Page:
If you are starting from the place of knowing that you already have love in your life, then all of your important relationships are about sharing that love with another, and reminding each other of its existence. This would apply, I think, weather we are talking about your “life partner”, your child, or your best friend. Awareness of Love’s Omniscience is a consciousness shift, I think. That said, it is of course important to be cautious and protective of yourself in the beginning of a relationship. The love between you and this person needs to be solid and trustworthy, before you open yourself up too completely.  Inevitably, though, because you are transparently revealing yourself to another, you will experience hurt. Something may be said that reminds you of an earlier experience in your child hood, your “guard” is down, and that old childhood cluster of wounds is “triggered”.  At this point, according to Dr. Welford, you have a choice.  Do you “act out” against the person who has inadvertently “pushed a button”?  Do you become angry and defensive and try to hurt that person back?  Or, do you choose to understand this “trigger point” as an important key to understanding yourself. If you chose the later option, you have given yourself and your partner a precious gift.  Together you can investigate what “just happened”, and draw from that deep pool of absolute love to understand both yourself and your partner at a whole new level.  The trick is to keep blame and criticism out of the conversation, which is of course the difficult part in a culture, which is so often so judgmental. Intimacy is, in my view, the antithesis of judgment and blame. It is about opening up your own narrow view of the world to incorporate the world view of another. This is why I see creating “heart centered” intimacy as a clear path to an awakened life.   Without the judgment and blame of either yourself or others, You  awaken to to who you and your” beloved” really are.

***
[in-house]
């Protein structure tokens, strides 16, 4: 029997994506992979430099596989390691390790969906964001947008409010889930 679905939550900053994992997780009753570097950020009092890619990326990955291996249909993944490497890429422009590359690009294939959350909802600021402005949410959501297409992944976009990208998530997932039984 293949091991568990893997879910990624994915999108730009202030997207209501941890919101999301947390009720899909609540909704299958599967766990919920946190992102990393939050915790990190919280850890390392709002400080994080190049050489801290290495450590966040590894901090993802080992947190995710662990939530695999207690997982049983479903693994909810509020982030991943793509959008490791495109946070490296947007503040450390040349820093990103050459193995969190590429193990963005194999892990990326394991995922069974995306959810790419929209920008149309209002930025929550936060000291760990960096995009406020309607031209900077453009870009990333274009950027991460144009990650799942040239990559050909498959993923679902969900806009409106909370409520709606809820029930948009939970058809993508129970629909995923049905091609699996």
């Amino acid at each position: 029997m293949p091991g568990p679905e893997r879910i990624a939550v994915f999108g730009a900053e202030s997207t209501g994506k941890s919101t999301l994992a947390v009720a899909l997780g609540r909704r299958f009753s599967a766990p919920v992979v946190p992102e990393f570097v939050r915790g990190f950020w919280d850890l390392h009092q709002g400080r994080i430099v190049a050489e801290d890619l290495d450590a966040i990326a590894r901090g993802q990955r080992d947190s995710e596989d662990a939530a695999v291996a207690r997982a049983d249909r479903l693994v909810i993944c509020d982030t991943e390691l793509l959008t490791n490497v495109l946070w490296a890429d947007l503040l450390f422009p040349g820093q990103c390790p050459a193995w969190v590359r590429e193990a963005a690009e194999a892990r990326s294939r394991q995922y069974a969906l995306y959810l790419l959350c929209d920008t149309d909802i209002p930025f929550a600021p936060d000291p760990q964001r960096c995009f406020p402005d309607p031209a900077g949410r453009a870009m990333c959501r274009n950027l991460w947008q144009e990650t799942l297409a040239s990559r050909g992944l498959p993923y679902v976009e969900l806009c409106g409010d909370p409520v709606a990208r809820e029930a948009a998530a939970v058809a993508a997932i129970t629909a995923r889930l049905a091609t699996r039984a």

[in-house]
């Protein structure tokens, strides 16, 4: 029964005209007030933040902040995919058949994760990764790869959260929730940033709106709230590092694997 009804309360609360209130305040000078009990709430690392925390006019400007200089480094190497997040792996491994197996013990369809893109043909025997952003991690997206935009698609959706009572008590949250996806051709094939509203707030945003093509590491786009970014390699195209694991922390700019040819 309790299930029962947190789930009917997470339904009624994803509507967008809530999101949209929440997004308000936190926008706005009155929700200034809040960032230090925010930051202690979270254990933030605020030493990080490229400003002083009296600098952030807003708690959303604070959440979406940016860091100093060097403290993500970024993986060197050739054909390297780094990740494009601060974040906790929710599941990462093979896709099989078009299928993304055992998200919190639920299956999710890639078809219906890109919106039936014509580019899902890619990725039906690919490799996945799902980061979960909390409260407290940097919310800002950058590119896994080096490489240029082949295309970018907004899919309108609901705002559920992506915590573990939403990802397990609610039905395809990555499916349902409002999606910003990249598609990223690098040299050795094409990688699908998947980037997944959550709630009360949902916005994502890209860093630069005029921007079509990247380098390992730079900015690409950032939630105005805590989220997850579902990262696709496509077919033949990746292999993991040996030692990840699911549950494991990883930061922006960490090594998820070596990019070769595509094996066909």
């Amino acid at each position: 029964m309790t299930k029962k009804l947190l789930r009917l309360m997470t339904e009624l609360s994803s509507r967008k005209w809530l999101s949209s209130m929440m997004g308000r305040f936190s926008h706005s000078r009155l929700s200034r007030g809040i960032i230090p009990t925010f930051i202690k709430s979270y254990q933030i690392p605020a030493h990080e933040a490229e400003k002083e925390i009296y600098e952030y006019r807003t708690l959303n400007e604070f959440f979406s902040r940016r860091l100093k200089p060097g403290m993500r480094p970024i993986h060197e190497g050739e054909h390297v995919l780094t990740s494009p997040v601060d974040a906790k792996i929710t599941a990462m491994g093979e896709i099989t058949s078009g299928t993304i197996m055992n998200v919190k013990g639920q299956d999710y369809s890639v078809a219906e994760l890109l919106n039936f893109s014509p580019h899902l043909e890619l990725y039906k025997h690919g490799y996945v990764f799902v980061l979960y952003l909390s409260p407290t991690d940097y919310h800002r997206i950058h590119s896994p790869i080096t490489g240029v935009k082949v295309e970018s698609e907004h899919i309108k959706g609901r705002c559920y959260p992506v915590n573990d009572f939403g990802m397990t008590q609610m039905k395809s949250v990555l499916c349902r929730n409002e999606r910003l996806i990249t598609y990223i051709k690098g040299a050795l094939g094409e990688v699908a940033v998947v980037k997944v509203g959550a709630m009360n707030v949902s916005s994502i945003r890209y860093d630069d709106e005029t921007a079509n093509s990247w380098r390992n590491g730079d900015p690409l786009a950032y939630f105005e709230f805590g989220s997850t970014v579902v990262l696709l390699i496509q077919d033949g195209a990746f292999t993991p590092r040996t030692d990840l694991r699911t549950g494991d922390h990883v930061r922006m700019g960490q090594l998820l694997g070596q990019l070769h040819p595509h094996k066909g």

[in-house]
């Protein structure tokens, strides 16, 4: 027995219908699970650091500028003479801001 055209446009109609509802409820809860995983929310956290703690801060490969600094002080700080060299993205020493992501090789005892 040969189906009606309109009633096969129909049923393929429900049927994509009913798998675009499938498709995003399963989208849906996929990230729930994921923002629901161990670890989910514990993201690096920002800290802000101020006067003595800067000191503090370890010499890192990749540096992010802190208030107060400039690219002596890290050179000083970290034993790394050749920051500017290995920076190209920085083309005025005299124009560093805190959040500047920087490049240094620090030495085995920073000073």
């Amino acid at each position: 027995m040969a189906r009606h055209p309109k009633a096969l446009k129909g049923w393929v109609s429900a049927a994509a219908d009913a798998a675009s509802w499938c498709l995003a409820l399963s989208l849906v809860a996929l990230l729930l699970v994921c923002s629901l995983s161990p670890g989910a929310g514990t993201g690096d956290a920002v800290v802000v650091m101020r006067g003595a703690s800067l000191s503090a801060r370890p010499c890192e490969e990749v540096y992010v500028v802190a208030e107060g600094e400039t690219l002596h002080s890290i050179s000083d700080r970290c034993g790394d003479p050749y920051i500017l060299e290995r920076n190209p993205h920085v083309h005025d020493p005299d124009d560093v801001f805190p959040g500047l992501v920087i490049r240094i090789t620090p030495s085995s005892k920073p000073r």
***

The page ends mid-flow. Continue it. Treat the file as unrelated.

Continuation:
By Leslie Kays MFT


Co-Creating A Lasting Relationship…..Five Essential Keys

In The Shelter Of Each Other

In The Shelter Of Each Other

Gay and Katie Hendrix have been married for over thirty years.  Throughout their marriage and their professional careers as couple psychotherapists, they have sought the answer to an important question in modern American life.  That question is: “Why don’t relationships seem to last these days?” It’s a good question, I think.  The divorce rate in the United States is creeping towards 60%, which is a staggering statistic…especially when you consider that it doesn’t even include what we think of as “common law” marriages.  What is going on here?

After many years of research, and, they will tell you, painstaking experimentation with their own marriage, the Hendrix’s have come up with some important keys to creating a “lasting” and “fulfilling” relationship.

1:  In All Communications With Your Partner, Strive Toward Complete Honesty, Transparency, and Authenticity

The Hendrix’s speak of this idea that intimacy is created when both partners in the couple learn to tell the “microscopic” truth to each other.  By this they mean, I think, that each partner learn to actually describe to the other what is going on for them from the “inside out”…. including thoughts, feelings, and even bodily sensations.  For example, if you are describing for your partner an experience that caused you to be extremely fearful or anxious, you might say: “My heart was beating fast and my palms were sweaty.”  You might think that such a visceral “blow by blow” account would be “off putting”, and you would be seen as weak and vulnerable.  In fact quite the opposite is the case. When hearing about the emotional pain of a loved one… the “mirror” neurons of empathy are activated  in the central nervous system of the other person.  This is a true “bonding” experience.